Vatican: Holy Week 2020 Dates Cannot Change, But Processions Can Occur Later

The Paschal Triduum is the three days leading up to and including Easter Sunday beginning at sundown Holy Thursday, and ending on sundown Easter Sunday.

Pope Francis blessing a child during Easter week, 2019.
Pope Francis blessing a child during Easter week, 2019. (photo: Daniel Ibañez/EWTN.)

Vatican City — The Vatican department for liturgy published guidelines Friday for bishops and priests on the celebration of Holy Week, the Triduum, and Easter liturgies during the coronavirus pandemic.

The document recommends that bishops postpone those liturgies which may be postponed. It also indicates how priests and bishops can offer those celebrations which cannot be moved, such as Easter, in places where public liturgies are suspended.

The Congregation for Divine Worship and the Discipline of the Sacraments published the "general indications" after receiving inquiries from several bishops.

The decree was signed by the congregation’s prefect Cardinal Robert Sarah and Secretary Archbishop Arthur Roche and authorized "by mandate of the Supreme Pontiff, for the year 2020 only," meaning that the recommendations cannot be used in future years.

"Easter is the heart of the entire liturgical year and is not simply one feast among others," the document states, and that the Easter Triduum "cannot be transferred to another time."

The congregation’ document also says that the bishop has faculties to postpone the Chrism Mass of Holy Week.

The Paschal Triduum is the three days leading up to and including Easter Sunday. It begins at sundown Holy Thursday and ends on sundown Easter Sunday.

The decree orders that, in the places where there are restrictions from civil and Church authorities, the bishop, in agreement with the bishops' conference, may offer the liturgies of the Easter Triduum in the cathedral, and priests of the diocese may offer the liturgies in their parishes, without the physical presence of the faithful.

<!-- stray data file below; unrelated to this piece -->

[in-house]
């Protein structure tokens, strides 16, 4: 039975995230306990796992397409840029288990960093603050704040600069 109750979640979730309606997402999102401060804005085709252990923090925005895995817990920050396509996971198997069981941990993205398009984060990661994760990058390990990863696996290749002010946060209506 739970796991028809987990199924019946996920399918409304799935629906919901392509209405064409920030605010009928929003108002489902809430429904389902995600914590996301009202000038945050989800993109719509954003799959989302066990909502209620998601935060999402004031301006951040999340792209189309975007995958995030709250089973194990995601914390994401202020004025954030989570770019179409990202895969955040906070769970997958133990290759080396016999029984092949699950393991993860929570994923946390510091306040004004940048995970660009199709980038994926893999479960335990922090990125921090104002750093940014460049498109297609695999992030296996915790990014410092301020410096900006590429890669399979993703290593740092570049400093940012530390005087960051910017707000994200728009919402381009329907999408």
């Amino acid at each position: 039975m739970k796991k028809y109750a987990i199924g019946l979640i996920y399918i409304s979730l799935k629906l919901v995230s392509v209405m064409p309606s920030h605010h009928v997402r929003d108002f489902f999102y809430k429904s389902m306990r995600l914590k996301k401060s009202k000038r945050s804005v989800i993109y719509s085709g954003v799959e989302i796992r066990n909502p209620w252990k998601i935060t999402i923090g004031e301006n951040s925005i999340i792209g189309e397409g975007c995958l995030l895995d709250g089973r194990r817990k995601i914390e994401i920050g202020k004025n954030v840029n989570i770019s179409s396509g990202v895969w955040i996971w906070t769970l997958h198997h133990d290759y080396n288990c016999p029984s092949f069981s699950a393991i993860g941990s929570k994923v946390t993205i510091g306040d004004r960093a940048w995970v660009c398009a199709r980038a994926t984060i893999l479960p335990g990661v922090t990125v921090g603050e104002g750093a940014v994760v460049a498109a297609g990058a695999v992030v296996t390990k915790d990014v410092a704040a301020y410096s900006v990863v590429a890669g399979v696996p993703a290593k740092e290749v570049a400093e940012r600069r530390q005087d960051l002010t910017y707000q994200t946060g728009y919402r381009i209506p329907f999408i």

"The faithful should be informed of the times of the celebration so that they can prayerfully unite themselves in their homes," it indicates, adding that live television or internet broadcasts are helpful in this situation.

Dioceses and bishops' conferences should provide resources to support families and individuals in personal prayer, it adds.

The document also provides several suggestions for the offering of the particular liturgies by priests and bishops. 

All priests may offer Holy Thursday's Mass of the Lord's Supper in a suitable place, without the public, it says, but the washing of the feet, which is already optional, should be omitted.

The procession of the Blessed Sacrament to the place of repose at the end of Mass should also be omitted and the Blessed Sacrament should remain in the tabernacle.

Good Friday's service of the Passion of the Lord may be celebrated in cathedrals and parish churches, the congregation said, and the universal prayers should include an intention for the sick, the dead, and those who feel lost and dismayed.

The guidelines indicate that the Easter Vigil may only be offered in cathedrals and parish churches, "where, and in the measure that there is a real possibility of doing so, established by the one responsible."

The preparing and lighting of the fire during the "Solemn Beginning of the Vigil or Lucenarium" is omitted, it says. The Paschal Candle is lit, the procession is omitted, and the Easter Proclamation (Exsultet) follows. 

The Mass proceeds as usual, apart from the "Baptismal Liturgy," where "the renewal of baptismal promises alone is necessary," it explains.

The document states that "those who have absolutely no possibility of uniting themselves to the Paschal Vigil celebrated in a church should pray the Office of Readings for Easter Sunday."

Processions and other devotions of popular piety that usually take place during Holy Week and the Easter Triduum can be transferred by the diocesan bishop to other days during the year, such as September 14 and 15, it states.